Ina may gaskin the farm
Spiritual Midwifery by Ina May GaskinHere is the 4th edition of the classic book on home birth that introduced a whole generation of women to the concept of natural childbirth. Back again are even more amazing birthing tales, including those from women who were babies in earlier editions and stories about Old Order Amish women attended by the Farm midwives.
Also new is information about the safety of techniques routinely used in hospitals during and after birth, information on postpartum depression and maternal death, and recent statistics on births managed by The Farm Midwives.
From the amazing birthing tales to care of the newborn, Spiritual Midwifery is still one of the best books an expectant mother could own. Includes resources for doulas, childbirth educators, birth centers, and other organizations and alliances dedicated to improving maternity care at home and in hospitals.
Ina May and Steven Gaskin on Midwives, The Farm and Being "Technicolor Amish"
Stephen Gaskin, founder of The Farm, dies at 79
This is Part 2 of a three-part series on Natural Birth. Click here for Part 1 and Part 3. When I was pregnant, I was terrified of childbirth. I loved her message—that we do not have to be fearful of childbirth, and that laughter and kissing and politeness can help reduce pain. And I loved her statistics —there is an incredibly low rate of medical interventions for births at the Farm Midwifery Center , which Ina May founded on the Tennessee commune , where the aforementioned caravan of school buses landed. After a good dose of Ina May, I was confident that I could give birth naturally.
Stephen Gaskin — an often tie-dye-clad hippie philosopher, a proud "freethinker" and iconic founder of The Farm — died Tuesday morning at his home. He was More than four decades ago, Mr. Gaskin — an ex-combat marine with crystalline blue eyes — led a caravan of nonconformists across the country, taking his band of beatnik brethren deep into the Tennessee woods and establishing what would become The Farm, one of the country's oldest surviving communes. It was the vision of a man who spoke with pride about the lineage of freethinkers from which he came. In his home, months before his death, Mr.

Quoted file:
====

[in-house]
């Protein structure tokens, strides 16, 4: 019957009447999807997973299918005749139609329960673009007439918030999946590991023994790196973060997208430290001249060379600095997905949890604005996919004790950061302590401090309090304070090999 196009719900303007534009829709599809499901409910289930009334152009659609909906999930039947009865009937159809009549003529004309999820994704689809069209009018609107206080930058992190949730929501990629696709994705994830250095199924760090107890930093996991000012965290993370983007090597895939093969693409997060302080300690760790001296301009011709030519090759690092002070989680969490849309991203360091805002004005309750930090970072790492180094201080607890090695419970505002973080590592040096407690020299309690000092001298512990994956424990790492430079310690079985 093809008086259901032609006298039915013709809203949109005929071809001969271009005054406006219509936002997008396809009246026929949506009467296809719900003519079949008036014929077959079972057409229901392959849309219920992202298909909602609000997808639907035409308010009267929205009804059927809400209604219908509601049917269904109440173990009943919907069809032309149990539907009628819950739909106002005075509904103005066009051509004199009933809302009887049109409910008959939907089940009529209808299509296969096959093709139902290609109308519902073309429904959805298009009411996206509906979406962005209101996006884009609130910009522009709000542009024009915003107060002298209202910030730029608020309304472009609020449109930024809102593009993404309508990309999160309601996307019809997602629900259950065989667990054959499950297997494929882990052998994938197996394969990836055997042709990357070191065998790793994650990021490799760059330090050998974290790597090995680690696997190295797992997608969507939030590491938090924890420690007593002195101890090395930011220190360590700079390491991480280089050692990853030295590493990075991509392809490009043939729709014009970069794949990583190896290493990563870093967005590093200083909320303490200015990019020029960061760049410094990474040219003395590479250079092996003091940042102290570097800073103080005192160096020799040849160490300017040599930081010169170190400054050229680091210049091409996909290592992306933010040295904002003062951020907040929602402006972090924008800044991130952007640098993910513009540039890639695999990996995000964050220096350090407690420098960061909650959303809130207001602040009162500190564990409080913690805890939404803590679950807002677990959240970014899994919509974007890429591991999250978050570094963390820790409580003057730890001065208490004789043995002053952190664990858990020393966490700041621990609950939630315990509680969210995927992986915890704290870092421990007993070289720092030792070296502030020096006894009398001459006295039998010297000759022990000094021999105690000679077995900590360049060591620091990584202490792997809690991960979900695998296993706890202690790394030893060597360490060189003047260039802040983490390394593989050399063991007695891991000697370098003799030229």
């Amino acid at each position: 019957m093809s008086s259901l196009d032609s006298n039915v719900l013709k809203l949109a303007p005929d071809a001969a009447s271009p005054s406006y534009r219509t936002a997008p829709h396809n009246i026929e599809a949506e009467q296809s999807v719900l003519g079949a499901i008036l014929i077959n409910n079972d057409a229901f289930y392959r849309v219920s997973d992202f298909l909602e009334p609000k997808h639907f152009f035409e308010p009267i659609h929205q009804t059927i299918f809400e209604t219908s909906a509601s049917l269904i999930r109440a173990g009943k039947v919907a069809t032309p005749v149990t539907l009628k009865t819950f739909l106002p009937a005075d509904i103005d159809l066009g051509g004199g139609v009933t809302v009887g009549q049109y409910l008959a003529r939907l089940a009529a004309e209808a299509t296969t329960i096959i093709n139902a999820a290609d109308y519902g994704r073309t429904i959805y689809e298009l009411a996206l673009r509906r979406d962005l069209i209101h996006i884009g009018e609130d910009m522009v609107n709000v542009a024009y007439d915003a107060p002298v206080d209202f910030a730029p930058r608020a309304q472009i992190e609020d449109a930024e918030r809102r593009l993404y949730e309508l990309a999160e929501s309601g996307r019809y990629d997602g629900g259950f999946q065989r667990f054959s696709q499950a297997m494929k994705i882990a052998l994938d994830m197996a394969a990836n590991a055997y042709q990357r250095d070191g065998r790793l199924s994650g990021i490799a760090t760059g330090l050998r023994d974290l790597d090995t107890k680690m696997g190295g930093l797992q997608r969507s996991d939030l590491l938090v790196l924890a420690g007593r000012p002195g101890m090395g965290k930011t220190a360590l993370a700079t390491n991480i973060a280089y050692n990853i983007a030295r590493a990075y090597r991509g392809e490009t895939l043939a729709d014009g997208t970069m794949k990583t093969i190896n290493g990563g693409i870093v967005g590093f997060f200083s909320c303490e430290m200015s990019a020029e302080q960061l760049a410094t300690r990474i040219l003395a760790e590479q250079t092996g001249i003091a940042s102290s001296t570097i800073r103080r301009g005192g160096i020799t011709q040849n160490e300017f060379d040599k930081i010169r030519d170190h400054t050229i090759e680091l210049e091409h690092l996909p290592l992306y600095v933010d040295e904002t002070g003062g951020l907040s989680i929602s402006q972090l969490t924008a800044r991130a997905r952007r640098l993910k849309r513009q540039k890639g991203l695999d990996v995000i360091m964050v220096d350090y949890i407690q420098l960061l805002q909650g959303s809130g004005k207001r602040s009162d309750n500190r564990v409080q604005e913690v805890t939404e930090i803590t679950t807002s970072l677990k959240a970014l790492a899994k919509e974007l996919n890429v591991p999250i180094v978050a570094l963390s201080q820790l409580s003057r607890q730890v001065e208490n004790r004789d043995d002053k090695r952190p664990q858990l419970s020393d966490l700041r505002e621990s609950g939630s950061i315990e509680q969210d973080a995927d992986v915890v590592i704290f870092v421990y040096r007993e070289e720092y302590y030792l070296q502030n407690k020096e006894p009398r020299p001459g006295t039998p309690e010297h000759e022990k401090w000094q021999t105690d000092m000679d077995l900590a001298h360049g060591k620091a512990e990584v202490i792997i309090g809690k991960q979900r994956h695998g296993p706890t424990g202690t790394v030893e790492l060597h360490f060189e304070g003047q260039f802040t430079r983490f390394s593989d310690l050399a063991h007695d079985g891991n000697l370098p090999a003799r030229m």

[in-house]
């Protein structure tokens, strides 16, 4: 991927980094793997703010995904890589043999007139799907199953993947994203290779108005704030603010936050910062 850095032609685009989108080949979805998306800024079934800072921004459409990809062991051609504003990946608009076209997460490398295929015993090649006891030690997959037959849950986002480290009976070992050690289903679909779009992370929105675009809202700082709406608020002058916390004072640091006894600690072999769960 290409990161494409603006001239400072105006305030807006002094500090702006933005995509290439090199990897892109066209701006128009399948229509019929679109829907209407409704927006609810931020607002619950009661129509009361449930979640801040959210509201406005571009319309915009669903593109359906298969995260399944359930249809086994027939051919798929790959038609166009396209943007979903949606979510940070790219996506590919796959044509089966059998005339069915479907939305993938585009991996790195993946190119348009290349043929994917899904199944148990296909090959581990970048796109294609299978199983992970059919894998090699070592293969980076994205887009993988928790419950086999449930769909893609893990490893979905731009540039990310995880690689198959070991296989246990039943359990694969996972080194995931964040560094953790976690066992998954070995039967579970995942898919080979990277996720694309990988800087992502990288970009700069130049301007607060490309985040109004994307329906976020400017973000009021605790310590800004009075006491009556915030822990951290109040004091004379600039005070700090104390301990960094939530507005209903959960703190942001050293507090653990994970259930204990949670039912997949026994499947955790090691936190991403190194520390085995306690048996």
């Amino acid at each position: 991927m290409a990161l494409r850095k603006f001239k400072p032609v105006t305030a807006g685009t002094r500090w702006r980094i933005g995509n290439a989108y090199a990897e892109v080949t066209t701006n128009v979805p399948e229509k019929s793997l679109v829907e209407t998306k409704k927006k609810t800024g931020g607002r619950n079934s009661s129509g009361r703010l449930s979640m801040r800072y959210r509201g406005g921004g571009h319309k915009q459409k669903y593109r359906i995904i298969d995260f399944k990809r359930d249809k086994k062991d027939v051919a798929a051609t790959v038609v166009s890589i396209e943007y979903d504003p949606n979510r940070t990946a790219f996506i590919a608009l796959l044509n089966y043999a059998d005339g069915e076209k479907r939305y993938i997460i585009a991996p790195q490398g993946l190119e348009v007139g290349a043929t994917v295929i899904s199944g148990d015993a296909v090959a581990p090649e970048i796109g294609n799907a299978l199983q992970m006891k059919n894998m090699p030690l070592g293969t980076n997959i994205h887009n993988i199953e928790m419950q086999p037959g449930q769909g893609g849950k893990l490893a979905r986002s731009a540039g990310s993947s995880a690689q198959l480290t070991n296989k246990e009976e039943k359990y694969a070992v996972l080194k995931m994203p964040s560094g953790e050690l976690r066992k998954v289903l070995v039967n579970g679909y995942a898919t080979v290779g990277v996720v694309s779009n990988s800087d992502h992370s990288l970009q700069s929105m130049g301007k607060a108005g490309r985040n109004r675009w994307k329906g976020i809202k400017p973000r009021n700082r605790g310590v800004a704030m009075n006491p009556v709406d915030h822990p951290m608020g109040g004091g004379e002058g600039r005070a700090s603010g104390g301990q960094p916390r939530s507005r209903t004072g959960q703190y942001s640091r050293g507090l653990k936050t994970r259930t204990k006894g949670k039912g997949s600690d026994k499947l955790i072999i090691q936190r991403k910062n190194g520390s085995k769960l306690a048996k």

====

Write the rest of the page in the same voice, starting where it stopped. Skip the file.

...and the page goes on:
Ina May Gaskin drives cautiously round the winding dirt tracks of the Farm , an eco-community buried deep in a acre backwood south of Nashville. She slows down to wave to a young woman with her two children: "Both those were born at home," she murmurs, "as was the mother. Every so often, a clearing reveals a ramshackle house with a rusting 70s school bus in the driveway. We overtake a large, bearded teenager on a bicycle. A closed community of people, the Farm was founded in by a group of idealistic beatniks who travelled here in convoy from San Francisco. It's now the closest thing to the last hippy commune on earth.
“Birth Story: Ina May Gaskin and The Farm Midwives” – Trailer
At once a pillar of strength and a kindly, ever-nurturing presence at age 72, Gaskin reflects on her four-plus decades spent delivering babies and training other women to do the same. Collectively these women testify to the virtues of giving birth the old-fashioned way, an experience they claim produces agony and ecstasy in equal measure, unmediated by the drugs and C-sections that obstetricians, the film argues, are generally too quick to prescribe. Gaskin speaks from personal experience, flashing back to the horror of having her first child delivered with a pair of forceps, a practice that has declined over the past few decades. More often than not, however, this mother of midwifery is a font of good humor, earning laughs when she wryly informs a roomful of listeners that women are as anatomically elastic as men are, and adhering to the eminently sensible notion that kindness, a gentle touch and a reassuring manner are all the instruments a midwife really needs. Tech package is fine. Childbirth footage looks degraded from age, but this only enhances its already unassailable authenticity. Directed by Sara Lamm, Mary Wigmore.